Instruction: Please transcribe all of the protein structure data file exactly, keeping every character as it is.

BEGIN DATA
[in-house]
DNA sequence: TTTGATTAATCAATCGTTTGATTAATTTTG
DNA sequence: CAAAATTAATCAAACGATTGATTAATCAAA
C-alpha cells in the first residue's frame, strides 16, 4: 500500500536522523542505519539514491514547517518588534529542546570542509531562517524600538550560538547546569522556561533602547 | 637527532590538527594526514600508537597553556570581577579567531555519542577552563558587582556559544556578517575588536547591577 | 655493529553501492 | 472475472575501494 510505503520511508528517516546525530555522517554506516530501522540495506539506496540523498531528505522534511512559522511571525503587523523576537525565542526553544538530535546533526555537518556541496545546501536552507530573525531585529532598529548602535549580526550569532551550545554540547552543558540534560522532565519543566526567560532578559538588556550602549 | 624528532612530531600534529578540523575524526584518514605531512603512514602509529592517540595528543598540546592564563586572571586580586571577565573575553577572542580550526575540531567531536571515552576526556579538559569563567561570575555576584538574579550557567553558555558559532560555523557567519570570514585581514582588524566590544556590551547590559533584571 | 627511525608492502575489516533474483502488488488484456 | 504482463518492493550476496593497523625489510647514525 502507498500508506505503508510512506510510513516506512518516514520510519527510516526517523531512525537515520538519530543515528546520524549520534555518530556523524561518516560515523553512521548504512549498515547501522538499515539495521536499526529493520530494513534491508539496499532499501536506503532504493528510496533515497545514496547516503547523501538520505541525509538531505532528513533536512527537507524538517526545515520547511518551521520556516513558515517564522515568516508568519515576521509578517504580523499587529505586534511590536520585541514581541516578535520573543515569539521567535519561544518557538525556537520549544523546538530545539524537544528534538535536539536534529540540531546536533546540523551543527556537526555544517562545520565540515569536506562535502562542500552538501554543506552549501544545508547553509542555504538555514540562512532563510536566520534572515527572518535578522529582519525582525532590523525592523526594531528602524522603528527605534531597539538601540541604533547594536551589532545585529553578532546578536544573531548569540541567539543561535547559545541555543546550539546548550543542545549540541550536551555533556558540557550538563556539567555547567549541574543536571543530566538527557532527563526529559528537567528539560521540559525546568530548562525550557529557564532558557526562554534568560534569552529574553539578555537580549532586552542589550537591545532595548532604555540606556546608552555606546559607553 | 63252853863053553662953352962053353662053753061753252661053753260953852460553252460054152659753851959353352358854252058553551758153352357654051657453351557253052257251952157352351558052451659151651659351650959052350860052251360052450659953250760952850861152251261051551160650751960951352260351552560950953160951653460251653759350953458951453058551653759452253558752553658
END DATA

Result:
[in-house]
DNA sequence: TTTGATTAATCAATCGTTTGATTAATTTTG
DNA sequence: CAAAATTAATCAAACGATTGATTAATCAAA
C-alpha cells in the first residue's frame, strides 16, 4: 500500500536522523542505519539514491514547517518588534529542546570542509531562517524600538550560538547546569522556561533602547 | 637527532590538527594526514600508537597553556570581577579567531555519542577552563558587582556559544556578517575588536547591577 | 655493529553501492 | 472475472575501494 510505503520511508528517516546525530555522517554506516530501522540495506539506496540523498531528505522534511512559522511571525503587523523576537525565542526553544538530535546533526555537518556541496545546501536552507530573525531585529532598529548602535549580526550569532551550545554540547552543558540534560522532565519543566526567560532578559538588556550602549 | 624528532612530531600534529578540523575524526584518514605531512603512514602509529592517540595528543598540546592564563586572571586580586571577565573575553577572542580550526575540531567531536571515552576526556579538559569563567561570575555576584538574579550557567553558555558559532560555523557567519570570514585581514582588524566590544556590551547590559533584571 | 627511525608492502575489516533474483502488488488484456 | 504482463518492493550476496593497523625489510647514525 502507498500508506505503508510512506510510513516506512518516514520510519527510516526517523531512525537515520538519530543515528546520524549520534555518530556523524561518516560515523553512521548504512549498515547501522538499515539495521536499526529493520530494513534491508539496499532499501536506503532504493528510496533515497545514496547516503547523501538520505541525509538531505532528513533536512527537507524538517526545515520547511518551521520556516513558515517564522515568516508568519515576521509578517504580523499587529505586534511590536520585541514581541516578535520573543515569539521567535519561544518557538525556537520549544523546538530545539524537544528534538535536539536534529540540531546536533546540523551543527556537526555544517562545520565540515569536506562535502562542500552538501554543506552549501544545508547553509542555504538555514540562512532563510536566520534572515527572518535578522529582519525582525532590523525592523526594531528602524522603528527605534531597539538601540541604533547594536551589532545585529553578532546578536544573531548569540541567539543561535547559545541555543546550539546548550543542545549540541550536551555533556558540557550538563556539567555547567549541574543536571543530566538527557532527563526529559528537567528539560521540559525546568530548562525550557529557564532558557526562554534568560534569552529574553539578555537580549532586552542589550537591545532595548532604555540606556546608552555606546559607553 | 63252853863053553662953352962053353662053753061753252661053753260953852460553252460054152659753851959353352358854252058553551758153352357654051657453351557253052257251952157352351558052451659151651659351650959052350860052251360052450659953250760952850861152251261051551160650751960951352260351552560950953160951653460251653759350953458951453058551653759452253558752553658